Subverted is another book I’ve read recently that has made a deep impression on me.  The subtitle of this book is “How I Helped the Sexual Revolution Hijack the Women’s Movement.”  How’s that for  provocative?  The author, Sue Ellen Browder, earned her degree from the prestigious University of Missouri School of Journalism in 1969.  This book is a combination of investigative journalism and memoir.  She lived through the women’s movement, and she believes that in her career as a magazine writer she helped create propaganda that derailed it.  For this book she thoroughly researched historical records, such as the minutes of early meetings of the National Organization for Women, to understand how the women’s movement turned away from a focus on educational and economic opportunities and toward a focus on contraception and abortion.

Browder knows from personal experience how much women needed a movement to demand equal rights with men.  She married her husband, Walter, while they were both still in college, and she was fired from her first job when she became pregnant.  Not long after that, she lost out on a job at Baby Talk magazine (of all places!) because she mentioned in the interview that she had a baby at home.

Ultimately, she landed a job at Cosmopolitan and felt her dream of writing for a significant magazine had come true.  She soon learned that she was expected to write stories that promoted the editor’s philosophy and imitated her writing style.  Helen Gurley Brown, the editor of Cosmo, had published her book, Sex and the Single Girl, one year before Betty Friedan published The Feminine Mystique.  Browder sums up the difference between them:  “Whereas Betty Friedan’s message to women was ‘Creative work of your own will set you free,’ Helen Gurley Brown’s message to the single woman was ‘Hard work and sex will set you free (as long as you don’t have children).'”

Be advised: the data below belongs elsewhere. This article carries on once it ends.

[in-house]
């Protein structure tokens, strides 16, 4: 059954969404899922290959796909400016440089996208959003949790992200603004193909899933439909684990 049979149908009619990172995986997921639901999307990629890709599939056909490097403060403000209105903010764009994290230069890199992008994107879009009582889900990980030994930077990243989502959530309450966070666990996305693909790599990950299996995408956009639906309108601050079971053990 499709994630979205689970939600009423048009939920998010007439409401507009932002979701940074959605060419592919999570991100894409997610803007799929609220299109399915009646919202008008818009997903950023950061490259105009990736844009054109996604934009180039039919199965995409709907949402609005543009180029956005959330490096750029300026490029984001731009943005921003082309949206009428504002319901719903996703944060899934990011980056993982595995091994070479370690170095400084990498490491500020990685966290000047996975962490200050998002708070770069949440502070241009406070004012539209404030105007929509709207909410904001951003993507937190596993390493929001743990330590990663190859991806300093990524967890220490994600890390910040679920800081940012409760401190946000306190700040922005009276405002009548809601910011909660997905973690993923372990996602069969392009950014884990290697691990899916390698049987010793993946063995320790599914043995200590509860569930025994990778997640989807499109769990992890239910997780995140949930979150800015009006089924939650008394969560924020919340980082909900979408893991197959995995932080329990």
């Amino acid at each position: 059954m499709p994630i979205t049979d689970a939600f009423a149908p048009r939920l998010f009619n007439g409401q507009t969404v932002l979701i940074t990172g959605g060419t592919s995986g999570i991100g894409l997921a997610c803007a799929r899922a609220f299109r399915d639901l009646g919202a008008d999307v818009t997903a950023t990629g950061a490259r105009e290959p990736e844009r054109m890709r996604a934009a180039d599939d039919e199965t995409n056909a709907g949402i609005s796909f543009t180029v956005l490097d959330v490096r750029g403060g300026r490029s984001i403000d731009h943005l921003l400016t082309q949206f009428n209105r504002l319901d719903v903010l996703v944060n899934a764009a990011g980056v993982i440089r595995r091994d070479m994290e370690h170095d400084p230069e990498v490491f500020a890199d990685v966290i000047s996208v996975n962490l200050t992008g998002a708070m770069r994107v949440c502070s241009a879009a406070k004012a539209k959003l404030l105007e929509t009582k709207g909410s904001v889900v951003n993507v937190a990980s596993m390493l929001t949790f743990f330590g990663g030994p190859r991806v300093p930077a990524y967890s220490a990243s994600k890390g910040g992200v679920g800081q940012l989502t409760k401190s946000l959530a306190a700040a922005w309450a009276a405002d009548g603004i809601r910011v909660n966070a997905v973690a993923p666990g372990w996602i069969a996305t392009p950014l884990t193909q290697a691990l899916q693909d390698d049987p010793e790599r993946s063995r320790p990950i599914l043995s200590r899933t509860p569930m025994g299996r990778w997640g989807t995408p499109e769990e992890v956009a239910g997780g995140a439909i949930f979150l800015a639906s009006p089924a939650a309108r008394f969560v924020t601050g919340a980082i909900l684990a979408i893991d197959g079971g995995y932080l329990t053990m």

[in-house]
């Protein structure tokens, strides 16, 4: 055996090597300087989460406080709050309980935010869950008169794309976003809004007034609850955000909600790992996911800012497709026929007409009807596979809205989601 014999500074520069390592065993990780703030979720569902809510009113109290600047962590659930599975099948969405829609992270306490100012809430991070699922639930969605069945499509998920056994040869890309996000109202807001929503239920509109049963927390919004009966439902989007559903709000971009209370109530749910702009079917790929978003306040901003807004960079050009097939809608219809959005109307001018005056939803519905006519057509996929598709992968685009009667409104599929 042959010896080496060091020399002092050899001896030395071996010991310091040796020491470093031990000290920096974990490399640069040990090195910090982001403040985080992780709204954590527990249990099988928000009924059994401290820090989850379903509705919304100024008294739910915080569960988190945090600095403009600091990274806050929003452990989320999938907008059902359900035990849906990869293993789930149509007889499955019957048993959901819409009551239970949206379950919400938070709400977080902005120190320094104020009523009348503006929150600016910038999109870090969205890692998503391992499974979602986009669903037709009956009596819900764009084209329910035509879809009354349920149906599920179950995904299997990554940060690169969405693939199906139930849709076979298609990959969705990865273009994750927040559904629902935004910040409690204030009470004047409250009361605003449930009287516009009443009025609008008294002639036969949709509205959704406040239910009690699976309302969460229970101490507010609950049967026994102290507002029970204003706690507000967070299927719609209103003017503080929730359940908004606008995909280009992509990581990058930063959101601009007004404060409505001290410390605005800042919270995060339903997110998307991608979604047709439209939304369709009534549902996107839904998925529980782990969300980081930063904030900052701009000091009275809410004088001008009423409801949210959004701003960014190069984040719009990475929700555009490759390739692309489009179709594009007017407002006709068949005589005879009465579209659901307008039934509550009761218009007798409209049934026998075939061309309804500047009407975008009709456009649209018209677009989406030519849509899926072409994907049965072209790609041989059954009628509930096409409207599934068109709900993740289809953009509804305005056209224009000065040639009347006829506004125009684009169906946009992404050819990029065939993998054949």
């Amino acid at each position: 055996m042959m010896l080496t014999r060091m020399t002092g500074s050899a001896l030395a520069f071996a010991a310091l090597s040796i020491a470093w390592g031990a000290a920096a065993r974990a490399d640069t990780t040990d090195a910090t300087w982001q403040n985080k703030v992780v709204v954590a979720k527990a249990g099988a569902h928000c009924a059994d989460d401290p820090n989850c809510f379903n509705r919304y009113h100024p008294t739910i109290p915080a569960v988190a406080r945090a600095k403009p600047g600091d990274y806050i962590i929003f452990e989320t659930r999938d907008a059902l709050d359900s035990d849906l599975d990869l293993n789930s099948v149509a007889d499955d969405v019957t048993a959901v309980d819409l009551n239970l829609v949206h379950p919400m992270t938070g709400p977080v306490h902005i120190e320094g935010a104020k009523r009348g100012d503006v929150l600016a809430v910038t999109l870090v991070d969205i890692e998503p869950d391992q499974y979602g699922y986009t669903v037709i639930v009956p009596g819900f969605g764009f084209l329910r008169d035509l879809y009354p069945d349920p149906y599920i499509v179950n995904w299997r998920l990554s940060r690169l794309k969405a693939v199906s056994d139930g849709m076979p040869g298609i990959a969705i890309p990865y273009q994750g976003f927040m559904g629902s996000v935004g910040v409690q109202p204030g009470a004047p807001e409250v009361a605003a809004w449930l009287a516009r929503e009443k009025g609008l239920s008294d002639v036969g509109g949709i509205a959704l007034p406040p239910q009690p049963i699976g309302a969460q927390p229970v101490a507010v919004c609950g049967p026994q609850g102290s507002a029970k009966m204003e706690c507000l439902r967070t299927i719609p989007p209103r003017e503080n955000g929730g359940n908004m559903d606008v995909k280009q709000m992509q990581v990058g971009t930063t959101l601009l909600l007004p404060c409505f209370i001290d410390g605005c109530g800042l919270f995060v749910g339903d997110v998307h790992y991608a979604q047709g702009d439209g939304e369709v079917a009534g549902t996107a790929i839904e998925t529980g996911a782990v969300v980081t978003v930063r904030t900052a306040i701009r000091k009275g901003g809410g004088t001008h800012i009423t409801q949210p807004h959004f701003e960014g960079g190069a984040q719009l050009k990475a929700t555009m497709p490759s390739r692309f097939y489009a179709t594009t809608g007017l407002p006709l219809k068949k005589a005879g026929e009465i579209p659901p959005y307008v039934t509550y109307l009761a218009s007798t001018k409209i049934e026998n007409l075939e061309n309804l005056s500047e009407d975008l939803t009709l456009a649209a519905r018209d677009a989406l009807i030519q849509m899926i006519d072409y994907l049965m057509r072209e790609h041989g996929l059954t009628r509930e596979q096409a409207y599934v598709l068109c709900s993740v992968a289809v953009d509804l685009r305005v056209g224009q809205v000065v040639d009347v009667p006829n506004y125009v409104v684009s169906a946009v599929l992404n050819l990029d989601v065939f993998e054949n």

Brown had a vision in her mind of a sexually free single woman with a successful career, and she used her magazine to sell that image to her audience.  Browder explains that Brown “had even written a set of guidelines suggesting it was fine for us to make up ‘experts’ to quote and to invent anecdotes about ordinary single women.”  After about ten years, she says, it was no longer necessary to invent the anecdotes because so many women had started living the “Cosmo lifestyle.”  The propaganda had been successful.

It is interesting to note that while writing articles like “When He Doesn’t Want Sex,” “What to Do about Those Ubiquitous Vaginal Infections,” and “Just How Neurotic Are You?”, Browder was blissfully married to her beloved Walter and delighting in her young children.  That’s not to say that her personal life was easy.  She and Walter, who dreamed of being a novelist, often struggled to make ends meet, and they did face tragedy together, but they loved each other, and they loved their family life.

This book opened my eyes to the struggles of women today.  Why is it still so hard for women to have children and a career?  Why do women still earn less than men?  Why don’t we have paid maternity leave?  Why is it often hard to find quality, affordable childcare?  Browder makes it clear that all of the passion of the women’s movement turned toward a focus on avoiding motherhood instead of making it easier to raise a family and pursue a career.  Browder’s book contains a heaping platter of food for thought, and I recommend it to everyone:  women and men, liberals and conservatives, agnostics and people of faith.  No matter who you are or what you believe about women’s rights and the sexual revolution, Browder has worked hard to provide accurate historical research and to open up her wounded soul in an effort to bring us all together to see how we can truly improve the lives of women.

Here’s a link if you’re interested in reading more.


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